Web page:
You are in charge of your art career.
That means you are the person who decides what to do today, tomorrow, next week, and next month.
If you’re accustomed to a boss telling you where to focus your energy, entrepreneurship probably thumped you on the head with some snide remark like, “You want freedom? Here it is! Go decide for yourself.”
This sounded ideal until you realized how hard it was to prioritize your day, week, year, and life.
If you’re actively looking for opportunities, as you should be, there will be a time when you have more opportunities than you realistically have time for. You’ll be hit with new projects from all sides, and you think it would be lovely to involve yourself in all of them.
Wrong! You can’t take on every project that comes your way.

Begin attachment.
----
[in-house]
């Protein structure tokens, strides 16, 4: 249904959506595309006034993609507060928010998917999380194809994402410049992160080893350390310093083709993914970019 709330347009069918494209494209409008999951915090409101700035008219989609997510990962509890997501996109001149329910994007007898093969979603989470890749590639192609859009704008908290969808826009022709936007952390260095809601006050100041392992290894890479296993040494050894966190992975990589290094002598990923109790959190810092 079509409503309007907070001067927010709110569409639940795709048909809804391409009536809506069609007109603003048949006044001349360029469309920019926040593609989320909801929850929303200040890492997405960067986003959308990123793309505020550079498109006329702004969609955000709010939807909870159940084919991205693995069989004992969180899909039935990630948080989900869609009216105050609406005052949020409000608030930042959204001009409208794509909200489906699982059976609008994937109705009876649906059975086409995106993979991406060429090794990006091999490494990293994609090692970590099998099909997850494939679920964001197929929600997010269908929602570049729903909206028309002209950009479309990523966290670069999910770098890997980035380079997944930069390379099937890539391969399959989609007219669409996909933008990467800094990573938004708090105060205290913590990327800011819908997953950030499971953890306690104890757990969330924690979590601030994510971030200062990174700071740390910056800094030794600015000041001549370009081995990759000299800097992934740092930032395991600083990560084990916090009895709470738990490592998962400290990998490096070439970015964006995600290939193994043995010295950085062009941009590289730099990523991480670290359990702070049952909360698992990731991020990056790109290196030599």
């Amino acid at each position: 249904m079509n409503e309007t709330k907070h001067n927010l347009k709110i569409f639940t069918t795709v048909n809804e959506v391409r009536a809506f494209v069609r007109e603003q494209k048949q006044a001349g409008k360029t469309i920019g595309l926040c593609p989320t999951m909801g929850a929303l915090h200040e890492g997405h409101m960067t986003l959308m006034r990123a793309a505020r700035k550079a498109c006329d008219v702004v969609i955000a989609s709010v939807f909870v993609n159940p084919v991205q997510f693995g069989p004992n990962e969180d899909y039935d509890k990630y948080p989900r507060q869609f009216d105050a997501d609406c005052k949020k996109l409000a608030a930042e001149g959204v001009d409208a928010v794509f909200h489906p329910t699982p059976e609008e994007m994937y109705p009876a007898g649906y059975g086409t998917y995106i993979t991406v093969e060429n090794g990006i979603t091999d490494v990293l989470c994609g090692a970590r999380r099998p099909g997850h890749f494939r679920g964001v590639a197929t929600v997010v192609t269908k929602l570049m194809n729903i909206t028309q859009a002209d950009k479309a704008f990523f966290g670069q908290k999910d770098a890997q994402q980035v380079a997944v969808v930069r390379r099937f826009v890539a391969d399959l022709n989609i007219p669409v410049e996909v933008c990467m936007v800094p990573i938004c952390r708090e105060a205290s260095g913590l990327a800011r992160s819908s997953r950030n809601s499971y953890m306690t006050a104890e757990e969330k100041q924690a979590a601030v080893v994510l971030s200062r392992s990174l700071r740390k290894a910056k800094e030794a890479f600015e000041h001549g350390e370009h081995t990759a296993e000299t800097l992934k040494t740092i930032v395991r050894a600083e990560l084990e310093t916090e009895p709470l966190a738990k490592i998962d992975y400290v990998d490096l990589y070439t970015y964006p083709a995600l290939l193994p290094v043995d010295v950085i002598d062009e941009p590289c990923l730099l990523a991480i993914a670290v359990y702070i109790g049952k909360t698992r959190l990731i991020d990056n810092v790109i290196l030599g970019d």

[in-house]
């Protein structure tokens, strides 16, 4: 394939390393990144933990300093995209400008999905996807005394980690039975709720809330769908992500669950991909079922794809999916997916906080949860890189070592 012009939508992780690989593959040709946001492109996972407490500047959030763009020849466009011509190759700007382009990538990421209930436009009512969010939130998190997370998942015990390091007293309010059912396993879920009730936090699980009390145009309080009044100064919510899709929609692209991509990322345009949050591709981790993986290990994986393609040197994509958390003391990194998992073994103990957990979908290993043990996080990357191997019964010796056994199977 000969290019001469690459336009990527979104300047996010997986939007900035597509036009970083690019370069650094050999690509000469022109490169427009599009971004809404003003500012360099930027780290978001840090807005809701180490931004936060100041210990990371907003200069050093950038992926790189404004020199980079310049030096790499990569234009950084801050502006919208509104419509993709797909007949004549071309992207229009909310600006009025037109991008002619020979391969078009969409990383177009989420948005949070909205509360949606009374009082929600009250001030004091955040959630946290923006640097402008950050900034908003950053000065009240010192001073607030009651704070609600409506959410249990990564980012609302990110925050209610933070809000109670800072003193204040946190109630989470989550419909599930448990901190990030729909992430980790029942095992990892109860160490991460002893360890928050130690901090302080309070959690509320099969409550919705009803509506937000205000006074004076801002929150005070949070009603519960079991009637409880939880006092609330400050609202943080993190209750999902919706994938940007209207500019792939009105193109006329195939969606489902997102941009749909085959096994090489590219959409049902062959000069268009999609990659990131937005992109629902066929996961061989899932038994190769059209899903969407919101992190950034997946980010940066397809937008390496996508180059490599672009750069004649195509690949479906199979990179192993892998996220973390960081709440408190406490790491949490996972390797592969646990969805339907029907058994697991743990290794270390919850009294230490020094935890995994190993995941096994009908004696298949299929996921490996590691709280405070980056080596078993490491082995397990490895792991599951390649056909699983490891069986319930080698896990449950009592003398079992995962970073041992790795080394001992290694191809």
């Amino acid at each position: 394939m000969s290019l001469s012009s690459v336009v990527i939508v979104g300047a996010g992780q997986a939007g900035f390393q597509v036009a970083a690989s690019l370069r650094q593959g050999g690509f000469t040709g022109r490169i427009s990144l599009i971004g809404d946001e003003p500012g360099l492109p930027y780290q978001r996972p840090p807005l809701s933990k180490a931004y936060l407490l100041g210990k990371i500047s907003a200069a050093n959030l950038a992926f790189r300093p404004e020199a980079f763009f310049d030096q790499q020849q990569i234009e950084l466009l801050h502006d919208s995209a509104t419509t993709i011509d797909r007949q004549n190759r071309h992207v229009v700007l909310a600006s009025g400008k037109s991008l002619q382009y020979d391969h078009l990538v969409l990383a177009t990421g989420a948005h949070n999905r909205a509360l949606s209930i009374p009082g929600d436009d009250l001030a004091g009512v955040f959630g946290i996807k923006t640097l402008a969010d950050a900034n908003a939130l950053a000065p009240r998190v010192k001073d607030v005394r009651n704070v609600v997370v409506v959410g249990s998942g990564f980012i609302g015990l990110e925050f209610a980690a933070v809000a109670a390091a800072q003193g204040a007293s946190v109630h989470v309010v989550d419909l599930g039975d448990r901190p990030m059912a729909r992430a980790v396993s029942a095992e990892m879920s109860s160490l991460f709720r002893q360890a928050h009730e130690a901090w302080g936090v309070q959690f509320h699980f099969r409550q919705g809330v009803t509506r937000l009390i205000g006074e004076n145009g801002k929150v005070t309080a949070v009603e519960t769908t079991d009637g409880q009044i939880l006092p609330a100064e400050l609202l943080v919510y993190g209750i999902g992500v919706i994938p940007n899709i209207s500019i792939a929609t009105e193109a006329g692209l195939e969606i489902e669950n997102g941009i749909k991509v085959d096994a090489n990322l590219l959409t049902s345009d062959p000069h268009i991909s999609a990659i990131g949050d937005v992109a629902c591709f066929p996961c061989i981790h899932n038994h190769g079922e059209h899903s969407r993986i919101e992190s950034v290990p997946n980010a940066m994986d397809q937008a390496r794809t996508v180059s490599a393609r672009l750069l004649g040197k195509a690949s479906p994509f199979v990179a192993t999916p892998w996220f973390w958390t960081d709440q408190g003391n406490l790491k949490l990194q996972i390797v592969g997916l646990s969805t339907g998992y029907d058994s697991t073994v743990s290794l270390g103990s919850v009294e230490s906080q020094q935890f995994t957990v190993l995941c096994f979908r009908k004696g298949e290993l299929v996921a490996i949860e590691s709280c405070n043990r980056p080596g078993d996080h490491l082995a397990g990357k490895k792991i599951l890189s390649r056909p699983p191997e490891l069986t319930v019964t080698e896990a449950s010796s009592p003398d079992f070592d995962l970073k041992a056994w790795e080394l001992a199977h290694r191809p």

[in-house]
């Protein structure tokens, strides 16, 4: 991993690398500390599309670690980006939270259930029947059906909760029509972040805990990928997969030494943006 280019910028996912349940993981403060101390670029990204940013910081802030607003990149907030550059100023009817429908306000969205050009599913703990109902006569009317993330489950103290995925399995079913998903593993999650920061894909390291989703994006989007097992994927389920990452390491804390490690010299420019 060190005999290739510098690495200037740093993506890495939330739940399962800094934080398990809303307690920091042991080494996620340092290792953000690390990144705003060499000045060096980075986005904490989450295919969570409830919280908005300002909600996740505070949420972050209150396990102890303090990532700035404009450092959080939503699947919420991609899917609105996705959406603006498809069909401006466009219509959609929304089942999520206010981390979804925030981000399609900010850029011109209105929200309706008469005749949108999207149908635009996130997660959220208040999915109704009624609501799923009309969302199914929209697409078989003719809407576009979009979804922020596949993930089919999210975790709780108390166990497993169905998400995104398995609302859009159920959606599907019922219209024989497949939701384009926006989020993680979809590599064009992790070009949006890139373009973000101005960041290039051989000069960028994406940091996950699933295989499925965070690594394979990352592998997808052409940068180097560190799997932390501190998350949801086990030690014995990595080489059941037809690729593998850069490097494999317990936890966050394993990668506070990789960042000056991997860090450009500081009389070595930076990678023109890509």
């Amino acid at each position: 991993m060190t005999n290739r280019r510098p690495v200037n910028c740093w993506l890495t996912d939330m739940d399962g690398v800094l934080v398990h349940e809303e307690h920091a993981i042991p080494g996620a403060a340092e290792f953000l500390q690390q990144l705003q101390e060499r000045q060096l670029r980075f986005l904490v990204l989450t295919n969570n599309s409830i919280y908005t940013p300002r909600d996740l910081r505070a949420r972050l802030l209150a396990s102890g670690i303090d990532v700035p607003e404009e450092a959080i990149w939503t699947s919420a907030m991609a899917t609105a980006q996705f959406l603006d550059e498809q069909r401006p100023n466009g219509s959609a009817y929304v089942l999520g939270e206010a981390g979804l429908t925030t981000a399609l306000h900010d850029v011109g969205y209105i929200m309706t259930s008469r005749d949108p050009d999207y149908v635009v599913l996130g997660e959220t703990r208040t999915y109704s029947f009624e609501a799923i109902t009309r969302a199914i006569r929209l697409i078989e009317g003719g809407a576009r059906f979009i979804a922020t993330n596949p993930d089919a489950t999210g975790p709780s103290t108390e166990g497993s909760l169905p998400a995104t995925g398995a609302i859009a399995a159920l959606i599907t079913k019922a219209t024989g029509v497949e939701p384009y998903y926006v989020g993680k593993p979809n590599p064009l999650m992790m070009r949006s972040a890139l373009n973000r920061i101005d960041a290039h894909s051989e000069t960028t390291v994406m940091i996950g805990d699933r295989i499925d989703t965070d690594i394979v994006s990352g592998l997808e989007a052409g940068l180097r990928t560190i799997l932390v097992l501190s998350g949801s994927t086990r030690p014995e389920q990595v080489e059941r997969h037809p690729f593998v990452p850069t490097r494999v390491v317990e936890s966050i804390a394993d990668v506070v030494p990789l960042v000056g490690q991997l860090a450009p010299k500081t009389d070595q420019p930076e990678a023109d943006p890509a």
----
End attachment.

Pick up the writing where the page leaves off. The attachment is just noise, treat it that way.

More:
Intellectually, you understand this. Emotionally, you want to believe you are somehow superhuman.
The projects might be exhibitions, commissions, licensing deals, wholesale contracts teaching possibilities, separate jobs, or something else. They’re all projects that beg for your time, and they sound so exciting!
Your resolve is being tested. Some people call this interior voice a gremlin or troll. I call it the tester when I see it testing how much it can get away with. How serious is he about this other project – really? How good is he at knowing what he wants and needs?
All good entrepreneurs struggle with decisions in moments like these, especially if there is the potential for a big pay off at the end.
This is when you must ask yourself hard questions to help you answer the biggest question of all:
Should I take on this project?
Below are some of the questions I ask my clients, which you might adapt for your own self-interrogation process.